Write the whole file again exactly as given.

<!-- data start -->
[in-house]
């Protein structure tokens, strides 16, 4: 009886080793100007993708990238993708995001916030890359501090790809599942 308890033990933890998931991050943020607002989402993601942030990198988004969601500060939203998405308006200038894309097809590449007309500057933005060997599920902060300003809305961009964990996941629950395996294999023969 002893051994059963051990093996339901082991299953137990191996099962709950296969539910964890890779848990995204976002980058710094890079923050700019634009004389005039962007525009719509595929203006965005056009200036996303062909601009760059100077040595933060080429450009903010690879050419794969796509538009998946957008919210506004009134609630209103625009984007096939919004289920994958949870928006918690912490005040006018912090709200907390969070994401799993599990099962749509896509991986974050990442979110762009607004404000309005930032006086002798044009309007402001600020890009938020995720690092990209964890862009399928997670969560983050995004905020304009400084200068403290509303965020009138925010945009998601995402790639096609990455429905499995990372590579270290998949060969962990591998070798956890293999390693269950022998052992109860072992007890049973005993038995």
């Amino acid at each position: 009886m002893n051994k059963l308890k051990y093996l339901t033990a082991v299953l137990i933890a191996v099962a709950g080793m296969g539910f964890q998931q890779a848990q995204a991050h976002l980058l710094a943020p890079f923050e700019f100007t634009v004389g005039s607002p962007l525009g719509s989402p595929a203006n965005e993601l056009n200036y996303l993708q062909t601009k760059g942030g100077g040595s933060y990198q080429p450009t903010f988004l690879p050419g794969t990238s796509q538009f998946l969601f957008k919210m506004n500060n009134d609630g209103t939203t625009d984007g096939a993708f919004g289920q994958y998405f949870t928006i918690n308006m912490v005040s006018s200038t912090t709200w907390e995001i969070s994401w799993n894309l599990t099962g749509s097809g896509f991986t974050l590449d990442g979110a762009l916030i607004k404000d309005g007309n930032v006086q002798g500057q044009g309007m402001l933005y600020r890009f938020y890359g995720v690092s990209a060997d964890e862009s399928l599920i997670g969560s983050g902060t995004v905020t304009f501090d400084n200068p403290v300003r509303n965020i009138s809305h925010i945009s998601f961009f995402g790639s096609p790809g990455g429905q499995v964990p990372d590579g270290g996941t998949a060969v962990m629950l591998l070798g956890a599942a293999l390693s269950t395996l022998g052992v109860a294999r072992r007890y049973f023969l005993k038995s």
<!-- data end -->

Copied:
[in-house]
């Protein structure tokens, strides 16, 4: 009886080793100007993708990238993708995001916030890359501090790809599942 308890033990933890998931991050943020607002989402993601942030990198988004969601500060939203998405308006200038894309097809590449007309500057933005060997599920902060300003809305961009964990996941629950395996294999023969 002893051994059963051990093996339901082991299953137990191996099962709950296969539910964890890779848990995204976002980058710094890079923050700019634009004389005039962007525009719509595929203006965005056009200036996303062909601009760059100077040595933060080429450009903010690879050419794969796509538009998946957008919210506004009134609630209103625009984007096939919004289920994958949870928006918690912490005040006018912090709200907390969070994401799993599990099962749509896509991986974050990442979110762009607004404000309005930032006086002798044009309007402001600020890009938020995720690092990209964890862009399928997670969560983050995004905020304009400084200068403290509303965020009138925010945009998601995402790639096609990455429905499995990372590579270290998949060969962990591998070798956890293999390693269950022998052992109860072992007890049973005993038995």
């Amino acid at each position: 009886m002893n051994k059963l308890k051990y093996l339901t033990a082991v299953l137990i933890a191996v099962a709950g080793m296969g539910f964890q998931q890779a848990q995204a991050h976002l980058l710094a943020p890079f923050e700019f100007t634009v004389g005039s607002p962007l525009g719509s989402p595929a203006n965005e993601l056009n200036y996303l993708q062909t601009k760059g942030g100077g040595s933060y990198q080429p450009t903010f988004l690879p050419g794969t990238s796509q538009f998946l969601f957008k919210m506004n500060n009134d609630g209103t939203t625009d984007g096939a993708f919004g289920q994958y998405f949870t928006i918690n308006m912490v005040s006018s200038t912090t709200w907390e995001i969070s994401w799993n894309l599990t099962g749509s097809g896509f991986t974050l590449d990442g979110a762009l916030i607004k404000d309005g007309n930032v006086q002798g500057q044009g309007m402001l933005y600020r890009f938020y890359g995720v690092s990209a060997d964890e862009s399928l599920i997670g969560s983050g902060t995004v905020t304009f501090d400084n200068p403290v300003r509303n965020i009138s809305h925010i945009s998601f961009f995402g790639s096609p790809g990455g429905q499995v964990p990372d590579g270290g996941t998949a060969v962990m629950l591998l070798g956890a599942a293999l390693s269950t395996l022998g052992v109860a294999r072992r007890y049973f023969l005993k038995s």